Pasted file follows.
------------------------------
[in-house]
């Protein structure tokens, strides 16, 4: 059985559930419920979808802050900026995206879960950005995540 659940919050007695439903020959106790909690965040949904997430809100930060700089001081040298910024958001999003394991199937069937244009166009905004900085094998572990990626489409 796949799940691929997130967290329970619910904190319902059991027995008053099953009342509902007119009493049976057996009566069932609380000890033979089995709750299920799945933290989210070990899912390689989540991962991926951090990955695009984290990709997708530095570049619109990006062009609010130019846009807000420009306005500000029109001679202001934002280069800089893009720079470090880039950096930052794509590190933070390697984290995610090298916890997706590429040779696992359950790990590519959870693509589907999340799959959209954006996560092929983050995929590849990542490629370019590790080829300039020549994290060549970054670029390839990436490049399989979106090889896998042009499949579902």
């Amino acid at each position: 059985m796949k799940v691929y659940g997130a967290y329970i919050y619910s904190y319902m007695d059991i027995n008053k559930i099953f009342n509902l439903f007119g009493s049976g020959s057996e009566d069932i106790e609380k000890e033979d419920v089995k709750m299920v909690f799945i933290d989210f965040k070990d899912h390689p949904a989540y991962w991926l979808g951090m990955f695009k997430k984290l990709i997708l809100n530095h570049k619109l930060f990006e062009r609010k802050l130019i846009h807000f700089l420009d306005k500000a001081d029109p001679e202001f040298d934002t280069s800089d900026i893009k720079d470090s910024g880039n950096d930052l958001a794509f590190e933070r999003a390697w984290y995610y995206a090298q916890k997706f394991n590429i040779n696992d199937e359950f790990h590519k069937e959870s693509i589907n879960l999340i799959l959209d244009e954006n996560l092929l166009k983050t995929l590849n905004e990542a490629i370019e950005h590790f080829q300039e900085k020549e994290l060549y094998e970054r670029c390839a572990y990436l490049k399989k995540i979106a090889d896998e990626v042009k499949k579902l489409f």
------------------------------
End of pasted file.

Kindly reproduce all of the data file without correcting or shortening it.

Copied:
[in-house]
């Protein structure tokens, strides 16, 4: 059985559930419920979808802050900026995206879960950005995540 659940919050007695439903020959106790909690965040949904997430809100930060700089001081040298910024958001999003394991199937069937244009166009905004900085094998572990990626489409 796949799940691929997130967290329970619910904190319902059991027995008053099953009342509902007119009493049976057996009566069932609380000890033979089995709750299920799945933290989210070990899912390689989540991962991926951090990955695009984290990709997708530095570049619109990006062009609010130019846009807000420009306005500000029109001679202001934002280069800089893009720079470090880039950096930052794509590190933070390697984290995610090298916890997706590429040779696992359950790990590519959870693509589907999340799959959209954006996560092929983050995929590849990542490629370019590790080829300039020549994290060549970054670029390839990436490049399989979106090889896998042009499949579902």
């Amino acid at each position: 059985m796949k799940v691929y659940g997130a967290y329970i919050y619910s904190y319902m007695d059991i027995n008053k559930i099953f009342n509902l439903f007119g009493s049976g020959s057996e009566d069932i106790e609380k000890e033979d419920v089995k709750m299920v909690f799945i933290d989210f965040k070990d899912h390689p949904a989540y991962w991926l979808g951090m990955f695009k997430k984290l990709i997708l809100n530095h570049k619109l930060f990006e062009r609010k802050l130019i846009h807000f700089l420009d306005k500000a001081d029109p001679e202001f040298d934002t280069s800089d900026i893009k720079d470090s910024g880039n950096d930052l958001a794509f590190e933070r999003a390697w984290y995610y995206a090298q916890k997706f394991n590429i040779n696992d199937e359950f790990h590519k069937e959870s693509i589907n879960l999340i799959l959209d244009e954006n996560l092929l166009k983050t995929l590849n905004e990542a490629i370019e950005h590790f080829q300039e900085k020549e994290l060549y094998e970054r670029c390839a572990y990436l490049k399989k995540i979106a090889d896998e990626v042009k499949k579902l489409f």